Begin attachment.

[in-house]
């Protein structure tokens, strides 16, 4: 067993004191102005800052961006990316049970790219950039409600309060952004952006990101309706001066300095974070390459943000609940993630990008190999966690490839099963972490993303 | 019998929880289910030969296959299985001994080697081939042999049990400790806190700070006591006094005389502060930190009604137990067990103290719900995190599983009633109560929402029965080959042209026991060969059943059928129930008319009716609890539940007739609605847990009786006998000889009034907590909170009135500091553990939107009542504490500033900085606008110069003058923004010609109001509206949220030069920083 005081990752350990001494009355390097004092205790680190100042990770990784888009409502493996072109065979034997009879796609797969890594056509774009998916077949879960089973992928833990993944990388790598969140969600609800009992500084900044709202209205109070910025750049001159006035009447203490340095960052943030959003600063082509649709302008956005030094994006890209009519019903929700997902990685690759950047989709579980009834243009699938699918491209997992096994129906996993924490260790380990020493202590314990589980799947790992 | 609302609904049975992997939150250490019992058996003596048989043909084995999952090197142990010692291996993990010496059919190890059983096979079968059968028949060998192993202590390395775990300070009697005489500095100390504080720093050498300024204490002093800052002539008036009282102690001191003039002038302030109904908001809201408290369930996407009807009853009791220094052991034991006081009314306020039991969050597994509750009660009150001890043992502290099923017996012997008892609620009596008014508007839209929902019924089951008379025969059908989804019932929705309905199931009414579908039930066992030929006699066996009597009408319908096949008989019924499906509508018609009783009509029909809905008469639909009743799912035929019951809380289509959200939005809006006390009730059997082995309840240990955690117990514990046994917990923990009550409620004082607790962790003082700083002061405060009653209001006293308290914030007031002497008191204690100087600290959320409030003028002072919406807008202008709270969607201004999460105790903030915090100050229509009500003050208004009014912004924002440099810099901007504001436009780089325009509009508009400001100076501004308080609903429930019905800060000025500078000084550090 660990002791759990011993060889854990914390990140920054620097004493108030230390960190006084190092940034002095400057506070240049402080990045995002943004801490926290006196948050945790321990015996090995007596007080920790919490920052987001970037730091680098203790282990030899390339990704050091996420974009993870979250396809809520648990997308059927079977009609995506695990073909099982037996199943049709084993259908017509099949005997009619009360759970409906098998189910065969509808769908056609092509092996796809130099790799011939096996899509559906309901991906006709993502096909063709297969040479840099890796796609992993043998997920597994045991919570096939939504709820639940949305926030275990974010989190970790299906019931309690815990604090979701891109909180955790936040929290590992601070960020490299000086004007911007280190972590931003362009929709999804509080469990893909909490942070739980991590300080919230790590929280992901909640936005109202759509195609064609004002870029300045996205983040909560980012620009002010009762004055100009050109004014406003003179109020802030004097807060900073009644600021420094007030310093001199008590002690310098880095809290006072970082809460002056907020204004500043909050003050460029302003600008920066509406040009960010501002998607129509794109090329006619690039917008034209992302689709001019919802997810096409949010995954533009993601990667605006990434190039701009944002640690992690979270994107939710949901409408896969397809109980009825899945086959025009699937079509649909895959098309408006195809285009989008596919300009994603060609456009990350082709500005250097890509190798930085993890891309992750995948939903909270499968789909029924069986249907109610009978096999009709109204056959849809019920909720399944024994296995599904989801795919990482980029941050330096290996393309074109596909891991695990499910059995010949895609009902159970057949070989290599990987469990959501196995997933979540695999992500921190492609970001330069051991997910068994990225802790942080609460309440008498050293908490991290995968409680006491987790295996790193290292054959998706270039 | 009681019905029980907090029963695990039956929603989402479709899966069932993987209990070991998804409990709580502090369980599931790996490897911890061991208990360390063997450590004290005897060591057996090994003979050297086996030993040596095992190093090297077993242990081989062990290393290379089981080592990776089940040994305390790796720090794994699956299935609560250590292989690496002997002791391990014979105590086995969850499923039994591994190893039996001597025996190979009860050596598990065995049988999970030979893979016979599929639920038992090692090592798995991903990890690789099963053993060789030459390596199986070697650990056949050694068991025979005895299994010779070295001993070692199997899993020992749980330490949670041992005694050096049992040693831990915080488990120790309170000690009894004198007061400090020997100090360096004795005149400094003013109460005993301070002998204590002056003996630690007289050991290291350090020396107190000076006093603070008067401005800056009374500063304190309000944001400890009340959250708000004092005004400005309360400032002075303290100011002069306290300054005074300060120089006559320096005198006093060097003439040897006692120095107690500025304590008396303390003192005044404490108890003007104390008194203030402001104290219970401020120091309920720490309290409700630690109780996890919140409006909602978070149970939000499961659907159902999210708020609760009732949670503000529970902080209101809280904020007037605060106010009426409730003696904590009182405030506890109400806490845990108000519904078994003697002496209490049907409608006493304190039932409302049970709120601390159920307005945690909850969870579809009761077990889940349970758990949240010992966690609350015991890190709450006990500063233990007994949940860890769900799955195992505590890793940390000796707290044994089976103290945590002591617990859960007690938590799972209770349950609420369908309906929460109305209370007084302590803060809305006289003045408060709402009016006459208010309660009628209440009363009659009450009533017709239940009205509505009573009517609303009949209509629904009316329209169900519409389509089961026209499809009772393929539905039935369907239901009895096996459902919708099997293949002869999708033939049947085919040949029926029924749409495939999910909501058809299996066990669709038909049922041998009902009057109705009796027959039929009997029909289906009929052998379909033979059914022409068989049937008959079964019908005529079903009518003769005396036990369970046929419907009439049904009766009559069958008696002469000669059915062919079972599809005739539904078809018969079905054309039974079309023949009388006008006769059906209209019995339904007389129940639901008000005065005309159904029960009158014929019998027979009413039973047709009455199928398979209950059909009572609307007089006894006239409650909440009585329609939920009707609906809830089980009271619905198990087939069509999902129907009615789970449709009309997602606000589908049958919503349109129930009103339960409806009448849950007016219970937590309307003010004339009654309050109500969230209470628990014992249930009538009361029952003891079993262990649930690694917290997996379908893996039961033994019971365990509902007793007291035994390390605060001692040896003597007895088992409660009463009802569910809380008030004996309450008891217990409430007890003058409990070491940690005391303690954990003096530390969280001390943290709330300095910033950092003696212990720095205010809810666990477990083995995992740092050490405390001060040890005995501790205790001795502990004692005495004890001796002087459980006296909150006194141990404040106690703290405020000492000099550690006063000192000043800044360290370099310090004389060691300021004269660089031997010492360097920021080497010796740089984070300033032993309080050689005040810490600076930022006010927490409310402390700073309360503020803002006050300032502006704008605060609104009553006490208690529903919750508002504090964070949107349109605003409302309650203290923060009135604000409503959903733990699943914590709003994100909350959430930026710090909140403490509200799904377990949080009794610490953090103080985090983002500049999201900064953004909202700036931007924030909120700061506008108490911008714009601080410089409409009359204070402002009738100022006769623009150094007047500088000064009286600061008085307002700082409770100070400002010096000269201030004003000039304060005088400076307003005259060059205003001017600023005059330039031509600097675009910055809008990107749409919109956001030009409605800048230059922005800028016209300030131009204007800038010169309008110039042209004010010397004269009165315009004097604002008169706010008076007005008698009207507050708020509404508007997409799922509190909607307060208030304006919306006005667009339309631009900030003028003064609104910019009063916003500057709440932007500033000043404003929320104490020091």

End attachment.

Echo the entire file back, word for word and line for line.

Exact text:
[in-house]
């Protein structure tokens, strides 16, 4: 067993004191102005800052961006990316049970790219950039409600309060952004952006990101309706001066300095974070390459943000609940993630990008190999966690490839099963972490993303 | 019998929880289910030969296959299985001994080697081939042999049990400790806190700070006591006094005389502060930190009604137990067990103290719900995190599983009633109560929402029965080959042209026991060969059943059928129930008319009716609890539940007739609605847990009786006998000889009034907590909170009135500091553990939107009542504490500033900085606008110069003058923004010609109001509206949220030069920083 005081990752350990001494009355390097004092205790680190100042990770990784888009409502493996072109065979034997009879796609797969890594056509774009998916077949879960089973992928833990993944990388790598969140969600609800009992500084900044709202209205109070910025750049001159006035009447203490340095960052943030959003600063082509649709302008956005030094994006890209009519019903929700997902990685690759950047989709579980009834243009699938699918491209997992096994129906996993924490260790380990020493202590314990589980799947790992 | 609302609904049975992997939150250490019992058996003596048989043909084995999952090197142990010692291996993990010496059919190890059983096979079968059968028949060998192993202590390395775990300070009697005489500095100390504080720093050498300024204490002093800052002539008036009282102690001191003039002038302030109904908001809201408290369930996407009807009853009791220094052991034991006081009314306020039991969050597994509750009660009150001890043992502290099923017996012997008892609620009596008014508007839209929902019924089951008379025969059908989804019932929705309905199931009414579908039930066992030929006699066996009597009408319908096949008989019924499906509508018609009783009509029909809905008469639909009743799912035929019951809380289509959200939005809006006390009730059997082995309840240990955690117990514990046994917990923990009550409620004082607790962790003082700083002061405060009653209001006293308290914030007031002497008191204690100087600290959320409030003028002072919406807008202008709270969607201004999460105790903030915090100050229509009500003050208004009014912004924002440099810099901007504001436009780089325009509009508009400001100076501004308080609903429930019905800060000025500078000084550090 660990002791759990011993060889854990914390990140920054620097004493108030230390960190006084190092940034002095400057506070240049402080990045995002943004801490926290006196948050945790321990015996090995007596007080920790919490920052987001970037730091680098203790282990030899390339990704050091996420974009993870979250396809809520648990997308059927079977009609995506695990073909099982037996199943049709084993259908017509099949005997009619009360759970409906098998189910065969509808769908056609092509092996796809130099790799011939096996899509559906309901991906006709993502096909063709297969040479840099890796796609992993043998997920597994045991919570096939939504709820639940949305926030275990974010989190970790299906019931309690815990604090979701891109909180955790936040929290590992601070960020490299000086004007911007280190972590931003362009929709999804509080469990893909909490942070739980991590300080919230790590929280992901909640936005109202759509195609064609004002870029300045996205983040909560980012620009002010009762004055100009050109004014406003003179109020802030004097807060900073009644600021420094007030310093001199008590002690310098880095809290006072970082809460002056907020204004500043909050003050460029302003600008920066509406040009960010501002998607129509794109090329006619690039917008034209992302689709001019919802997810096409949010995954533009993601990667605006990434190039701009944002640690992690979270994107939710949901409408896969397809109980009825899945086959025009699937079509649909895959098309408006195809285009989008596919300009994603060609456009990350082709500005250097890509190798930085993890891309992750995948939903909270499968789909029924069986249907109610009978096999009709109204056959849809019920909720399944024994296995599904989801795919990482980029941050330096290996393309074109596909891991695990499910059995010949895609009902159970057949070989290599990987469990959501196995997933979540695999992500921190492609970001330069051991997910068994990225802790942080609460309440008498050293908490991290995968409680006491987790295996790193290292054959998706270039 | 009681019905029980907090029963695990039956929603989402479709899966069932993987209990070991998804409990709580502090369980599931790996490897911890061991208990360390063997450590004290005897060591057996090994003979050297086996030993040596095992190093090297077993242990081989062990290393290379089981080592990776089940040994305390790796720090794994699956299935609560250590292989690496002997002791391990014979105590086995969850499923039994591994190893039996001597025996190979009860050596598990065995049988999970030979893979016979599929639920038992090692090592798995991903990890690789099963053993060789030459390596199986070697650990056949050694068991025979005895299994010779070295001993070692199997899993020992749980330490949670041992005694050096049992040693831990915080488990120790309170000690009894004198007061400090020997100090360096004795005149400094003013109460005993301070002998204590002056003996630690007289050991290291350090020396107190000076006093603070008067401005800056009374500063304190309000944001400890009340959250708000004092005004400005309360400032002075303290100011002069306290300054005074300060120089006559320096005198006093060097003439040897006692120095107690500025304590008396303390003192005044404490108890003007104390008194203030402001104290219970401020120091309920720490309290409700630690109780996890919140409006909602978070149970939000499961659907159902999210708020609760009732949670503000529970902080209101809280904020007037605060106010009426409730003696904590009182405030506890109400806490845990108000519904078994003697002496209490049907409608006493304190039932409302049970709120601390159920307005945690909850969870579809009761077990889940349970758990949240010992966690609350015991890190709450006990500063233990007994949940860890769900799955195992505590890793940390000796707290044994089976103290945590002591617990859960007690938590799972209770349950609420369908309906929460109305209370007084302590803060809305006289003045408060709402009016006459208010309660009628209440009363009659009450009533017709239940009205509505009573009517609303009949209509629904009316329209169900519409389509089961026209499809009772393929539905039935369907239901009895096996459902919708099997293949002869999708033939049947085919040949029926029924749409495939999910909501058809299996066990669709038909049922041998009902009057109705009796027959039929009997029909289906009929052998379909033979059914022409068989049937008959079964019908005529079903009518003769005396036990369970046929419907009439049904009766009559069958008696002469000669059915062919079972599809005739539904078809018969079905054309039974079309023949009388006008006769059906209209019995339904007389129940639901008000005065005309159904029960009158014929019998027979009413039973047709009455199928398979209950059909009572609307007089006894006239409650909440009585329609939920009707609906809830089980009271619905198990087939069509999902129907009615789970449709009309997602606000589908049958919503349109129930009103339960409806009448849950007016219970937590309307003010004339009654309050109500969230209470628990014992249930009538009361029952003891079993262990649930690694917290997996379908893996039961033994019971365990509902007793007291035994390390605060001692040896003597007895088992409660009463009802569910809380008030004996309450008891217990409430007890003058409990070491940690005391303690954990003096530390969280001390943290709330300095910033950092003696212990720095205010809810666990477990083995995992740092050490405390001060040890005995501790205790001795502990004692005495004890001796002087459980006296909150006194141990404040106690703290405020000492000099550690006063000192000043800044360290370099310090004389060691300021004269660089031997010492360097920021080497010796740089984070300033032993309080050689005040810490600076930022006010927490409310402390700073309360503020803002006050300032502006704008605060609104009553006490208690529903919750508002504090964070949107349109605003409302309650203290923060009135604000409503959903733990699943914590709003994100909350959430930026710090909140403490509200799904377990949080009794610490953090103080985090983002500049999201900064953004909202700036931007924030909120700061506008108490911008714009601080410089409409009359204070402002009738100022006769623009150094007047500088000064009286600061008085307002700082409770100070400002010096000269201030004003000039304060005088400076307003005259060059205003001017600023005059330039031509600097675009910055809008990107749409919109956001030009409605800048230059922005800028016209300030131009204007800038010169309008110039042209004010010397004269009165315009004097604002008169706010008076007005008698009207507050708020509404508007997409799922509190909607307060208030304006919306006005667009339309631009900030003028003064609104910019009063916003500057709440932007500033000043404003929320104490020091």